Prices at the wholesale level fell again in June, the government said Wednesday, pushing worries about inflation to the back burner where they can keep simmering. Meanwhile, retail sales barely budged.
The Producer Price Index for finished goods fell 0.1 percent in June, with the crucial core rate dropping 0.2 percent, the Labor Department said. Food prices rose 0.4 percent while energy prices dropped 0.3 percent. The decline in the PPI was largely due to falling car and truck prices.
However, some signs of creeping inflation appeared further back in the production pipeline. Prices of goods at the intermediate stage of production rose 0.4 percent (and 0.5 percent excluding food and energy) and prices of crude goods climbed 1.4 percent (with a smaller 0.5 percent gain in the crude core).
Bonds ignored the favorable signs on the surface that inflation is slow and spending is slowing. Treasury prices fell moderately, putting the yield of the 30-year bond at 5.92 percent.
The drop in the PPI, the first since February's revised 0.5 percent drop, came as a moderate surprise to economists who track the numbers. The average forecast by a panel of economists surveyed by CBS.MarketWatch.com was for a 0.1 percent gain, although many believed the rate would be flat. The consensus was also for a 0.1 percent gain in the core rate, which excludes often-volatile food and energy prices.
Meanwhile, the Commerce Department said retail sales rose 0.1 percent in June and 0.4 percent excluding auto sales. The MarketWatch consensus called for a 0.3 percent gain in the headline number and 0.4 percent excluding autos.
Retail sales for May were revised to 1.2 percent from 1 percent estimated earlier.
Auto sales fell 1 percent after gaining 3.5 percent in May and gas sales (reflecting the lower prices in June) were off 0.4 percent. Sales at general merchandise store rose 0.5 percent.
Despite the weaker headline number, long-term sales trends show "people are continuing to buy cars, trucks, furniture, building supplies, clothing and everything else that moves or doesnÂ't move," said Joel Naroff, president of Naroff Economic Advisers.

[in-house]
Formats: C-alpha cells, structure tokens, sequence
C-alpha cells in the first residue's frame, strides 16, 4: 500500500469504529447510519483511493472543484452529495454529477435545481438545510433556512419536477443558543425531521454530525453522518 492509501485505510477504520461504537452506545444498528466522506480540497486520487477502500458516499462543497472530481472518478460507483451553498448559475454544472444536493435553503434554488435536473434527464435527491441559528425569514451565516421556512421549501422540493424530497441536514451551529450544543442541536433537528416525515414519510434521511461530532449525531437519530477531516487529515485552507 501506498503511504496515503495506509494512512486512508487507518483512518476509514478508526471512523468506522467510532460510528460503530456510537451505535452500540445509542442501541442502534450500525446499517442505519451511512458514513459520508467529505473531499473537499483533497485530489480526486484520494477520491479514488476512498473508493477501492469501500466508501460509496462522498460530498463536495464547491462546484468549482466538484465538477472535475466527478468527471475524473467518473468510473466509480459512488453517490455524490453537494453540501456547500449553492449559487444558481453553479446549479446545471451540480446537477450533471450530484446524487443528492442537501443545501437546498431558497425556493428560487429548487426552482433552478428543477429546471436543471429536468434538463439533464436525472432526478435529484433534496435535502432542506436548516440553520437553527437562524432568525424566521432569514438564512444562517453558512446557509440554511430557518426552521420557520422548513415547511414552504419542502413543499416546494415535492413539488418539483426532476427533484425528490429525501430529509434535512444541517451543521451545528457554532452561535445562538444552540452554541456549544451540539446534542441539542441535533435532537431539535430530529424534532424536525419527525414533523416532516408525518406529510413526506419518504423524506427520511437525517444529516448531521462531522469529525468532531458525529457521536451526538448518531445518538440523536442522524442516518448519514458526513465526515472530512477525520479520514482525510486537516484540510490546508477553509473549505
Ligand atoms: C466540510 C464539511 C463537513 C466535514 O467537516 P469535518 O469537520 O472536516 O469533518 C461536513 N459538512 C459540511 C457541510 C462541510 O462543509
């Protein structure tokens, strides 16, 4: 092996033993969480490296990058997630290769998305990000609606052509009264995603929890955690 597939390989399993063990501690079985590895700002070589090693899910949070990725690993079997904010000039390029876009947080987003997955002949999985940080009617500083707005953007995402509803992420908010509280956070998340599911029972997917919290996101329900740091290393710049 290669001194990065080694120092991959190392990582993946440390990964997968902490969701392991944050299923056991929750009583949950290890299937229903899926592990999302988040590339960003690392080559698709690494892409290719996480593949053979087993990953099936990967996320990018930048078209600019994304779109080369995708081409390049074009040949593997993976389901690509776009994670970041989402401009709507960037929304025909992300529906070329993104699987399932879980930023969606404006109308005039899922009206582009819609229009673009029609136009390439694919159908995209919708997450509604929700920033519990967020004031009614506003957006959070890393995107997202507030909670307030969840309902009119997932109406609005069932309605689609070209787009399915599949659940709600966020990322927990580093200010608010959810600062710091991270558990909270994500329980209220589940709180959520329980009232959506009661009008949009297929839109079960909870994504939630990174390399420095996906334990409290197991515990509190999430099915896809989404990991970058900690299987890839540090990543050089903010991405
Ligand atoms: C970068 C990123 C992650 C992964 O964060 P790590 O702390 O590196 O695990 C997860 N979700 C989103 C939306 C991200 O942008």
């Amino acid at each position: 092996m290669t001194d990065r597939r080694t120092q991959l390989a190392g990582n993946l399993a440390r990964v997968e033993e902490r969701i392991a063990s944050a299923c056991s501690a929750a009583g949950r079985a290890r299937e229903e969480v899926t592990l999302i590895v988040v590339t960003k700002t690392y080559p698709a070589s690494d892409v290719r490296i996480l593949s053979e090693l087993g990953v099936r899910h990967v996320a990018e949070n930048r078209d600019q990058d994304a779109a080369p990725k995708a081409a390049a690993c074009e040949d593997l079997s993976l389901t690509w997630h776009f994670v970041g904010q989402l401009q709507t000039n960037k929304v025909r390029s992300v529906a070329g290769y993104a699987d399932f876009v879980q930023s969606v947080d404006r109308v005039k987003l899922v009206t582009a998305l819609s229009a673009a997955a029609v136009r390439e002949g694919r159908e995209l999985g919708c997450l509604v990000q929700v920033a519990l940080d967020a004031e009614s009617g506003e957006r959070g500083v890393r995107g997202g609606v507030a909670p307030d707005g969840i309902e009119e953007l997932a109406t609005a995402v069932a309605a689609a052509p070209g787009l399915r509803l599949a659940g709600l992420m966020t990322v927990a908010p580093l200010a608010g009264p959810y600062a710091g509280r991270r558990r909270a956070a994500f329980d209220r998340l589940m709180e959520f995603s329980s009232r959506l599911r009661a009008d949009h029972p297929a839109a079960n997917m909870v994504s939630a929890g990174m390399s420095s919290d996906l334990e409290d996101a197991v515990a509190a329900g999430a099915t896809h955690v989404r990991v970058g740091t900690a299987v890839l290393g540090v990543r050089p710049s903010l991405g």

"The Fed members will read the report for what it is, a strong one and that should worry them," Naroff said. "But until inflation shows some clear signs of rearing its ugly head, and the drop in the Producer Price Index does not indicate that is happening, the monetary authorities can continue with their go-slow policy."
The PPI is an important gauge of inflation, measuring prices paid at each stage of the production cycle. The more closely watched Consumer Price Index will be released on Thursday. The consensus calls for a 0.1 percent gain in the CPI and 0.2 percent for the core CPI.
The PPI has risen 1.5 percent in the past 12 months and has also risen at a 1.5 percent rate in the first six months of the year. The core rate has fallen at a 0.4 percent rate in the first half of th year. That's extremely benign inflation with no signs of accelerating price pressures, despite the big rise in crude oil prices.
But the Federal Reserve, which again meets on interest rates on Aug. 24, is concerned about what inflation will be in six or nine months, not so much what it is today.
After nearly two years of declining commodity prices, prices of crude goods are rising again as global demand recovers. Crude goods prices rose at a 15.1 percent annual rate in the first half of the year after falling 13.7 percent in the second half of 1998. Prices of crude goods are just 0.4 percent lower than in June 1998 and are likely to be higher year-on-year when July's numbers are reported.
Those higher prices could translate into higher prices for many goods and services as they work their way into the economy.
For the June PPI, prices of capital equipment dropped 0.3 percent after rising 0.2 percent in May. Light truck prices fell 0.7 percent, communications equipment prices sank 0.9 percent and computer prices dropped 1.4 percent.
Prices of consumer goods excluding foods fell 0.2 percent in June. Car prices plunged 1.3 percent and gas prices dropped 1.9 percent. Apparel prices were lower.
Written by Rex Nutting, CBS MarketWatch Washington bureau chief